Last week, Spyros Makridakis asked me a question:

In fact, this has been quite a debatable topic in load forecasting. The answer is not straightforward. This subject could make a good master's thesis or even a doctoral dissertation. I was going to write a paper about it, but always had something more important or urgent to work on. Recently my research team has done some preliminary work along this direction. While the paper is still under preparation, let me start the discussion with this blog post, as part of the blog series on error analysis in load forecasting.

The literature is not vacant in this area. Various empirical studies have suggested different things.

James' TPWRS2012 paper claimed that

No.

This is my interpretation of the paper:

In short, time series models, such as exponential smoothing and ARIMA models, never showed up as a major component of a winning entry in these competitions. On the other hand, regression models with temperature variables are always among the winning models.

In fact, ARIMA showed up in a winning method in GEFCom2014, where my former student Jingrui Xie used four techniques (UCM, ESM, ANN, and ARIMA) to model the residuals of a regression model (see our IJF paper).

Based on these competition results, can we conclude that time series models are not as accurate as regression models?

No.

In GEFCom2012, we let the contestants predict a few missing periods in the history without restricting the contestants to using only the data prior to each missing period. In my GEFCom2012 paper, I briefly mentioned that

GEFCom2014 and GEFCom2017 were on ex ante probabilistic forecasting. The temperature-based models dominated the leaderboards. This would be a fair evidence favoring temperature-based models.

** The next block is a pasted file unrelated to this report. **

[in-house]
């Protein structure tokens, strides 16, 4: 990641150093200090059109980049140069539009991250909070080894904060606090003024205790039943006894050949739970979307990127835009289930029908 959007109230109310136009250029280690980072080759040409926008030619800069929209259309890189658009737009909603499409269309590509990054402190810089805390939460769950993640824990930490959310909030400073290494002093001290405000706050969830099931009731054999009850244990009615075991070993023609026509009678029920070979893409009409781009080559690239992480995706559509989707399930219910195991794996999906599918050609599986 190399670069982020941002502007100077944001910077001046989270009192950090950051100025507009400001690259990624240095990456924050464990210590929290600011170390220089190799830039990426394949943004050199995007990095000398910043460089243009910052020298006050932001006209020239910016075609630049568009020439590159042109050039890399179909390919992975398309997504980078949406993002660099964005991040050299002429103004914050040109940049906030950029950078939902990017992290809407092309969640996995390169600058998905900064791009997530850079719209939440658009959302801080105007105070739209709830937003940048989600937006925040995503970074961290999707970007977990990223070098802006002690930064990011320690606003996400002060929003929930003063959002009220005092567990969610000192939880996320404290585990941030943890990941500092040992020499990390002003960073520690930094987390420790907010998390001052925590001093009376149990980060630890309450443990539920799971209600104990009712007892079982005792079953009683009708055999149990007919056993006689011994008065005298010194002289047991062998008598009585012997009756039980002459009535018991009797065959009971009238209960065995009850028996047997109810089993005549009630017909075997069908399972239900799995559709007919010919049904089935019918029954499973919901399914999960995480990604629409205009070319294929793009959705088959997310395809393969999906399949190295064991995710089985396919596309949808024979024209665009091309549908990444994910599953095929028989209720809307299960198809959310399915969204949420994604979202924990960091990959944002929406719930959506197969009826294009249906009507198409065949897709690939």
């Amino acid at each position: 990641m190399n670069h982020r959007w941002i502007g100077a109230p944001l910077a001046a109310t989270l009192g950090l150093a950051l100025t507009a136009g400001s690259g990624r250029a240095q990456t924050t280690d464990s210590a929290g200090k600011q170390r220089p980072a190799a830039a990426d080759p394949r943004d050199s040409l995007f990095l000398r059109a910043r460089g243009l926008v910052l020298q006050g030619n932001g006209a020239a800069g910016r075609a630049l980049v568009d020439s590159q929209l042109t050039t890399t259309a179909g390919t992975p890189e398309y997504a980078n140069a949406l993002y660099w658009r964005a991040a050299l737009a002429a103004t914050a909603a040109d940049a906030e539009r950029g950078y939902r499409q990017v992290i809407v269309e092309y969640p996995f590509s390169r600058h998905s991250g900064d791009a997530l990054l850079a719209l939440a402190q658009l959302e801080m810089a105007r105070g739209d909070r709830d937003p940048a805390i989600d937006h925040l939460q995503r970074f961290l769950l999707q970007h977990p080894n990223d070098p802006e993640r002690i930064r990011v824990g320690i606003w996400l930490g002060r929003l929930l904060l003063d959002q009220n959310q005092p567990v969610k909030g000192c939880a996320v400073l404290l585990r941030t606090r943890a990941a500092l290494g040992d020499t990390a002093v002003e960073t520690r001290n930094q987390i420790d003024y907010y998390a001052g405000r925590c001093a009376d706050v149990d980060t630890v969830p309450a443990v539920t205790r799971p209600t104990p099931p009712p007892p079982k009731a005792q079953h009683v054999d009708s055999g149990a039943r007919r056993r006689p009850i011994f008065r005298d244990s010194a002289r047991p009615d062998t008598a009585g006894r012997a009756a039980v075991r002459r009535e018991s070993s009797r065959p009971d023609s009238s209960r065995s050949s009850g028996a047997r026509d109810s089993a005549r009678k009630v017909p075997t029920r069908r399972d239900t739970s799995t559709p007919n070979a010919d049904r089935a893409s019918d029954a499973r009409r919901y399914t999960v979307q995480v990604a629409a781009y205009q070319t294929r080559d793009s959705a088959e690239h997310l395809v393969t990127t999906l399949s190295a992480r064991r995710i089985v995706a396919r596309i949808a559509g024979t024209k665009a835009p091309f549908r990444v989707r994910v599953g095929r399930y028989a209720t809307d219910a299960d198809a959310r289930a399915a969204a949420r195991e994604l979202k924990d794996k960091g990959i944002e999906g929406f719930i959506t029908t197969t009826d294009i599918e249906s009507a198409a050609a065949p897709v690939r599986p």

I have been reading your energy competition and I cannot find any clear statements about the superiority of explanatory/exogenous variables. Am I wrong? Is there a place where you state the difference in forecasting accuracy between time series and explanatory multivariate forecasting as it relates to the short as well as beyond the fist two or three days (not to mention the long term) that accurate temperature forecasting exist?Today, Rob Hyndman asked me a similar question, which was routed originally from Spyros.

In fact, this has been quite a debatable topic in load forecasting. The answer is not straightforward. This subject could make a good master's thesis or even a doctoral dissertation. I was going to write a paper about it, but always had something more important or urgent to work on. Recently my research team has done some preliminary work along this direction. While the paper is still under preparation, let me start the discussion with this blog post, as part of the blog series on error analysis in load forecasting.